Here’s the track with the arrows pointing to both the edits I’ve added. We’ll be eliminating what’s in between to join the hits into one.

In the picture below, I’ve ‘joined’ the hits. Take a listen below. (The music used in this example is from Extreme Music and is called BEYOND TREASON).

This is a “rough first pass”, and it’s rare that you’ll get it perfect on your first try, but we’ll refine further with our ears and eyes by looking at the waveform.


As I guessed, it wasn’t perfect. By zooming into the waveform, I can easily see why. Notice that the roller coaster ups and downs in the waveform have what look like a flat valley (top) and flat peak (bottom) where I joined the hits. Your ears are the most important factor here, but this is how your eyes can help too. I need to eliminate this so the waveform continues its roller coaster ride thru the track.

HIC IMAGE valley

In the next image, you’ll see how I’ve corrected this by trimming a tiny bit off of one of the clips. Notice how the roller coaster pattern in the waveform continues thru the edit? And sure enough, it sounds seamless.

HIC IMAGE rollercoaster

Here’s the track now. The track stings out perfectly where I want it to, and I’m ready to move on!


Depending on the track you’re working with, you might need to add a small crossfade to smooth things out, but lots of times, if you’ve done this correctly, it’s unnecessary.

Music is one of the most subjective things you deal with in any project, and there are few hard and fast rules. But by properly resolving your tracks, you will make your edit sound, and more importantly, feel much better overall.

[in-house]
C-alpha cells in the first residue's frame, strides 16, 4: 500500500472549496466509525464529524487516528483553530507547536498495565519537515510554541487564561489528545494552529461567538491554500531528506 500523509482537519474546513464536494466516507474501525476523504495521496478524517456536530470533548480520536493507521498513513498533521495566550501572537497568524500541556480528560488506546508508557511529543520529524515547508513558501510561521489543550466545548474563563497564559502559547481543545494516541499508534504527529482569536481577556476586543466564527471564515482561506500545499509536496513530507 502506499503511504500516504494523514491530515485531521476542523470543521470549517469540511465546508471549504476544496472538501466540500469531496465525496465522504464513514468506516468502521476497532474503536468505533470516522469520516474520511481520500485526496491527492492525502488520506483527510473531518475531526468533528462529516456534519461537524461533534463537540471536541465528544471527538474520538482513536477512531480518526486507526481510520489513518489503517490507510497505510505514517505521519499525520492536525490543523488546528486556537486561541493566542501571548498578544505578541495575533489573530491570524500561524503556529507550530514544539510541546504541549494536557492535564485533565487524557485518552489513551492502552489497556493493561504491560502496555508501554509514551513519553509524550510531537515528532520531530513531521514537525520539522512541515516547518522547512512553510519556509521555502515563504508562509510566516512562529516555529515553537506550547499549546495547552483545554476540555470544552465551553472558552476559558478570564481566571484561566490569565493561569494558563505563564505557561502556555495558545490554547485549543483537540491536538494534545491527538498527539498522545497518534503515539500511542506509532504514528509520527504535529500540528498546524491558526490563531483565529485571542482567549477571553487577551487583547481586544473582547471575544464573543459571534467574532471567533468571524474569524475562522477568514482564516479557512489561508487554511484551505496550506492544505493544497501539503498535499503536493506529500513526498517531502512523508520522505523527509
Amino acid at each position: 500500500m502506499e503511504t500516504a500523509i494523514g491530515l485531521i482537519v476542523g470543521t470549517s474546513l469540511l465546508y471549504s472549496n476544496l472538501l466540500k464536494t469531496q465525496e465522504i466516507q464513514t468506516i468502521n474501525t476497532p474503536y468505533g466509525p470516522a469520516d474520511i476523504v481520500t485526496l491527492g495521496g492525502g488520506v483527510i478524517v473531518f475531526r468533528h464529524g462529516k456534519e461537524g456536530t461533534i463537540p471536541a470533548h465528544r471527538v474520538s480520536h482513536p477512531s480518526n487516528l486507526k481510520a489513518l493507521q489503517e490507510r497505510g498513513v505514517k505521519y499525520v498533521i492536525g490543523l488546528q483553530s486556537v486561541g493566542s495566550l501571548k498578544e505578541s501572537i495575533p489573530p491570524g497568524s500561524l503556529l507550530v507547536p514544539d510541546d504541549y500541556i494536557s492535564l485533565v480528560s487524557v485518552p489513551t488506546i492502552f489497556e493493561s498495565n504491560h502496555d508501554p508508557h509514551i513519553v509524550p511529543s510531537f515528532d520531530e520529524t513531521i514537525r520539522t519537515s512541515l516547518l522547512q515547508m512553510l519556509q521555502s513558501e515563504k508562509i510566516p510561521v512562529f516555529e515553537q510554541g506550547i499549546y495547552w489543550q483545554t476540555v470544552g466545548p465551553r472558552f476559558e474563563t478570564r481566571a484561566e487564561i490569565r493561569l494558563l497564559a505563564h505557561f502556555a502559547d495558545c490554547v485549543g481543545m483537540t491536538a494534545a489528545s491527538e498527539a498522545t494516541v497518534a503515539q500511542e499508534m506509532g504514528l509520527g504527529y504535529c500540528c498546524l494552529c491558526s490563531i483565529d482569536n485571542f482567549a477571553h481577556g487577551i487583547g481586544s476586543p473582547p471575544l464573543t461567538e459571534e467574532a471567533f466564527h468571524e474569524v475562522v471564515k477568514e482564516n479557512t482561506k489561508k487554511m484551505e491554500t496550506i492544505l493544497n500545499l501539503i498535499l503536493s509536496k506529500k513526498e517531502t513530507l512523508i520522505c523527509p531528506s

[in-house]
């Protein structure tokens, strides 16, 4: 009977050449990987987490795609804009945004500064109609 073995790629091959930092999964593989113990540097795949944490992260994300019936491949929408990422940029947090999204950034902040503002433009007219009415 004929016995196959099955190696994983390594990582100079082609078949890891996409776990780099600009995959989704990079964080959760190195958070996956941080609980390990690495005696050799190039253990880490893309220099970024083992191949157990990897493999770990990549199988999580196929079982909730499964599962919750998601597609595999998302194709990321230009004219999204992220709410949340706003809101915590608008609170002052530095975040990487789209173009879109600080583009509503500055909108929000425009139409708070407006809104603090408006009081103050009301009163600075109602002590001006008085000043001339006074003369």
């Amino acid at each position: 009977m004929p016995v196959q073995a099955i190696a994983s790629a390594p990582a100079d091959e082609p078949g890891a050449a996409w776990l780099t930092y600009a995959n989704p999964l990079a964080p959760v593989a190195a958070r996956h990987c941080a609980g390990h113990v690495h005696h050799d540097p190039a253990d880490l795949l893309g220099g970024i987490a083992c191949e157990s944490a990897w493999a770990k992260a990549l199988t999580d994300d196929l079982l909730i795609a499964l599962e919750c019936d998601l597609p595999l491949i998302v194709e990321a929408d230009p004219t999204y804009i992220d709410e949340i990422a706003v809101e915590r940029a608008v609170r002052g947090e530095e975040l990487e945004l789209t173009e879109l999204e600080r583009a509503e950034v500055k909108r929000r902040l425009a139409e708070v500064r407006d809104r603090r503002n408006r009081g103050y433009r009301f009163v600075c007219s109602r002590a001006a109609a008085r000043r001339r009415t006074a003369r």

Working with a More Difficult Sting

So now that we’ve properly resolved the track, let’s look at some other helpful ways to work with music.

In the example above, we worked with a track that had a very workable final sting that I could make work with a hit earlier in the song. But sometimes, the final sting of the track is very different than the musical hits that occurred earlier and you might need to create a new sting to edit out of the song when you need to. Here we’ll get a little more advanced, but the technique I’ll outline below is incredibly useful.

Turning a “Hit” Into a “Sting”

Here’s the track I need to create a new sting for. The first arrow indicates where I’m going to make this sting—the final sting indicated by the second arrow doesn’t work here. The final sting is a bell, and the score does a kind of creepy, whispery swell. So they just aren’t compatible.